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Sean William Scott

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Monday, January 10, 2005

Monday Morning Bits-And-Pieces 

It occurs to me that I should probably say something about the recently announced Supergirl series by Jeph Loeb and Ian Churchill, seeing as how the lack of a continuity-lite, all-ages-friendly, new-reader accessible female super hero title set in the DC universe is a hole I've seen in DC's publishing. Well, Loeb has proven himself to be at least a generally entertaining writer, and I rather thought Churchill acquitted himself nicely on his short run on Uncanny X-Men. But...Churchill's art is of the same over-rendered, questionable-anatomy school that's so popular in contemporary comics, and Loeb's work heavily relies on fanboy pleasing in-jokes (see every issue of Superman/Batman for examples). So it strikes me that DC is pitching this new Supergirl title to the same audience that already buys heavy-continuity titles like Superman/Batman and JSA. When a more appropriate tone, I think, would be the lite-continuity titles like, say, Plastic Man or to a lesser extent the current Action Comics.

(Scrolling down that article a bit, I notice that Loeb mentions that the first issue of Supergirl will feature Power Girl and the, yeah, continuity heavy title it looks like...)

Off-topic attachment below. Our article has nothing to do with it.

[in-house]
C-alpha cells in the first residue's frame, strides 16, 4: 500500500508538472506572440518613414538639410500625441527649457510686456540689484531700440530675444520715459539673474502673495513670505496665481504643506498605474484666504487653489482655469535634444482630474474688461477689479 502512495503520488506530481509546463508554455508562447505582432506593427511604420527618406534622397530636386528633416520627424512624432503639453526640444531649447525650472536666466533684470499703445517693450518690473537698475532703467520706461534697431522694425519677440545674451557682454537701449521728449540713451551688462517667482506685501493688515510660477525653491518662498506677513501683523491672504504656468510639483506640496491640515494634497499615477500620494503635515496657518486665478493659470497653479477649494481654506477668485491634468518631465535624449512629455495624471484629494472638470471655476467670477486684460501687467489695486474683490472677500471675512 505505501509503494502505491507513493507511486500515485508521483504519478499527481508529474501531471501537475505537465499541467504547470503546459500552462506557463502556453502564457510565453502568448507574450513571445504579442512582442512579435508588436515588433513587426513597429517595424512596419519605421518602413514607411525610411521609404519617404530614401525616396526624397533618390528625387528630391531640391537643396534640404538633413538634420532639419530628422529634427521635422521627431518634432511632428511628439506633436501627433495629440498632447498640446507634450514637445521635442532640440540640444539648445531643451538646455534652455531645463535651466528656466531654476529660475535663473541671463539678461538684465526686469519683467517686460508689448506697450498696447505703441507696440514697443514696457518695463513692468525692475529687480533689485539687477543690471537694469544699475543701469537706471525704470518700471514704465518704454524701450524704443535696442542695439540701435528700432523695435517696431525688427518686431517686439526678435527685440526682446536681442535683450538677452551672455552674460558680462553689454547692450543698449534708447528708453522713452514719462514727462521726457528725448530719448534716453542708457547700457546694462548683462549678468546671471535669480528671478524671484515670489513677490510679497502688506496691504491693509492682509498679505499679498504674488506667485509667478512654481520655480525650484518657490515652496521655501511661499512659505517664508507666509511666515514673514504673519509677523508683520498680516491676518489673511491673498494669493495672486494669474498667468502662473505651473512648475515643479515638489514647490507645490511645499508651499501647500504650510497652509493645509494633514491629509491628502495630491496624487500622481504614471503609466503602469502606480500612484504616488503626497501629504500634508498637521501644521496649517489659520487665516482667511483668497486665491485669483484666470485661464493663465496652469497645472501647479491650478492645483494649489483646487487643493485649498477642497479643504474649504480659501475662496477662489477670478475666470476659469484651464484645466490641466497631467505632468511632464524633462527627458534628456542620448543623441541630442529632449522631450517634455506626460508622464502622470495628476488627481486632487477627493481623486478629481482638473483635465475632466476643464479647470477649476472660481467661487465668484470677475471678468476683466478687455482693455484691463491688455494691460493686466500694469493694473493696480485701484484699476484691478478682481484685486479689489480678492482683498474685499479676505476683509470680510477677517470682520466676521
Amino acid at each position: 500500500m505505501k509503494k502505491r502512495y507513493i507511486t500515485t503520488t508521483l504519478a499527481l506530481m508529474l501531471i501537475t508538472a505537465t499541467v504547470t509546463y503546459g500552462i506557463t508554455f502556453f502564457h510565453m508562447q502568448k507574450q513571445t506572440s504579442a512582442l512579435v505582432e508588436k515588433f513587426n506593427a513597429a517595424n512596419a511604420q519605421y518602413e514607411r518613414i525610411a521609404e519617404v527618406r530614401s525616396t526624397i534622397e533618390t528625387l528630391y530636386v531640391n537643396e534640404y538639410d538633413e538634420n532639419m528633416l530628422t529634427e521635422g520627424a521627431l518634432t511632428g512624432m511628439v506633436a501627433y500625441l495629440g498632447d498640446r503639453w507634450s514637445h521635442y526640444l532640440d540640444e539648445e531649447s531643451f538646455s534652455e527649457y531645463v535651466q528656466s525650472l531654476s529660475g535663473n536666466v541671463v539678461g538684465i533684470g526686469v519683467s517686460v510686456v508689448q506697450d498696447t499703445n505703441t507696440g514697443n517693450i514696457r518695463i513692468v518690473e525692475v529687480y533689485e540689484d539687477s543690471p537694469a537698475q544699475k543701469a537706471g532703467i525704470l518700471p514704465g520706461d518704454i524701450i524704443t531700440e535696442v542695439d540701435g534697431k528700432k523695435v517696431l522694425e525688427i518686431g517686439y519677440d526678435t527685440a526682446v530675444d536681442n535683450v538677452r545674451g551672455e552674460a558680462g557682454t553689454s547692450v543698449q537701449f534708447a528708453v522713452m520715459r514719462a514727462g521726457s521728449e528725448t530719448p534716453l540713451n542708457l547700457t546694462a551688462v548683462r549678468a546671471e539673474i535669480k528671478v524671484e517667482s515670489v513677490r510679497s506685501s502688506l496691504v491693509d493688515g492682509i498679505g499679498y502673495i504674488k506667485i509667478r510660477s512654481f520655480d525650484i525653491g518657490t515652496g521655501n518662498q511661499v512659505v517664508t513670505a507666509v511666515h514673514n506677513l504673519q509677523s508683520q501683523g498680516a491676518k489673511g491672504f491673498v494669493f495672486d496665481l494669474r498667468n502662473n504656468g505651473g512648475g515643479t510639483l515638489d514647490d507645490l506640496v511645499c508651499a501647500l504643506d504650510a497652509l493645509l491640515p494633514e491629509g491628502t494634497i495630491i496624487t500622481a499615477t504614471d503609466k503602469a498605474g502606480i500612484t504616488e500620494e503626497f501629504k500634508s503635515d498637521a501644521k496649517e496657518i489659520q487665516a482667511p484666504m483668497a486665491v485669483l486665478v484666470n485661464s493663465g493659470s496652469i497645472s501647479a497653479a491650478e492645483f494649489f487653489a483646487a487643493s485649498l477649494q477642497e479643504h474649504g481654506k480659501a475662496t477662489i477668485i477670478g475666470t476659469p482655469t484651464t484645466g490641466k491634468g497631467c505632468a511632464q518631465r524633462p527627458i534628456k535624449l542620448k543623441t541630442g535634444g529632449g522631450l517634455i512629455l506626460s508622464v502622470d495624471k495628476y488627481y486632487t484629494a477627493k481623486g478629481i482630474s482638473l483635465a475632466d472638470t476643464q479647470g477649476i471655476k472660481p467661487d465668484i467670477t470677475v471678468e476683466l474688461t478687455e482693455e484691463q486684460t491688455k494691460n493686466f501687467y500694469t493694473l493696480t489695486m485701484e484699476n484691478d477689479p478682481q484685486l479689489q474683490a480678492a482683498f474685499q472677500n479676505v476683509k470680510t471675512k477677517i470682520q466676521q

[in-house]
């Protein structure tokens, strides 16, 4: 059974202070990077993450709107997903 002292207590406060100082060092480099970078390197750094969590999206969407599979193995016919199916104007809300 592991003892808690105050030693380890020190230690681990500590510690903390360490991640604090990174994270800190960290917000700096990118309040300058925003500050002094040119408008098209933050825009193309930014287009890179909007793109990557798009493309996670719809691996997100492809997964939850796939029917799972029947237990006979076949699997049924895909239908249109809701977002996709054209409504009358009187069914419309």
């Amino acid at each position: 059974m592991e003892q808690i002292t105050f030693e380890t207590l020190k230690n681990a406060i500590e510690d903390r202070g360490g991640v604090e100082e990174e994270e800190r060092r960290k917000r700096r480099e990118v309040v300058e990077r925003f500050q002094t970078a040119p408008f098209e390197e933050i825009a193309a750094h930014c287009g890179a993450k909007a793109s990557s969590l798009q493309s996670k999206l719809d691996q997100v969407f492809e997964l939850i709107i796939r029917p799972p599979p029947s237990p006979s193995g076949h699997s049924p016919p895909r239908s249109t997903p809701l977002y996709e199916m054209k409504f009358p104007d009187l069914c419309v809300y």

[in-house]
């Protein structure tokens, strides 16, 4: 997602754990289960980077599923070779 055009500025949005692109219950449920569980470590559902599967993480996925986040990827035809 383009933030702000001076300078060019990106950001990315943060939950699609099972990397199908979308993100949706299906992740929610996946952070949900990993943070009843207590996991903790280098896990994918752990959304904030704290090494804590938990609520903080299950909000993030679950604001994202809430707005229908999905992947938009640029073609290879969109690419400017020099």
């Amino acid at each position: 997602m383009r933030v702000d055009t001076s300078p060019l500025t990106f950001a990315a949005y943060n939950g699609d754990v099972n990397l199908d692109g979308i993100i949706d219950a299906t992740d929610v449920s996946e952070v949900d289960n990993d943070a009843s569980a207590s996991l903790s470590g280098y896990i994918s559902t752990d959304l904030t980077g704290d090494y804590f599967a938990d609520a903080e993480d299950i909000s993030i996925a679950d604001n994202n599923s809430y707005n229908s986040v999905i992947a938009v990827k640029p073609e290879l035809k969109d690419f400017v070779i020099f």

I'd just like to point out that even Marvel is describing this as a "limited edition" printing of X-Men: Phoenix: End-Song. So, in other words, another variant cover, not a reprint. I'd also like to echo Christopher Butcher's observation that calling a title "sold out" when you print to order is stretching the definition of "sold out."

For the record, we ordered a little heavy and it's been a slow seller for us. I'm sure we will eventually sell most of our copies, but at this point it'll be due to people trying to find the "hot, sold out" first printing...

A recent phone call at work: "Do you carry Ru-nez?"

I'm sorry, do we carry what?

"Ru-Nez? I'm looking for some Ru-Nez."

That title doesn't sound familiar to me. Who publishes it?

"It's not a book. They're these little stones with symbols carved on them and you use them to foretell the future."

Oh,, we don't carry those.

"Well, who does?"

I have no idea, sorry.

Moments later, from Mike: Did you tell them to try the BullShit Store?

(Mike, for the record, really, really hates people who claim to be psychic...Just saying the name "John Edwards" around him is good for about five minutes of an entertaining rant.)

We've been getting a lot of requests for old war comics lately, which is good because we've been getting a lot of old war comics in collections we've bought lately, and I've noticed something interesting about them. If you take just about any DC war comic at random, the conclusion to the story will almost certainly be: "Oh, when will mankind learn the folly of war and cease these pointless deaths?" Heck, most of the stories actually have a button that reads "Make War No More" in place of the more typical "The End." By contrast, just about any random Marvel war comic ends with "Yay! We've once again defeated America's enemies! Another victory for white, Anglo-Saxon culture! Isn't killing people who disagree with us swell?"

And people are...surprised by the right-ward slant Marvel seems to be taking editorially?


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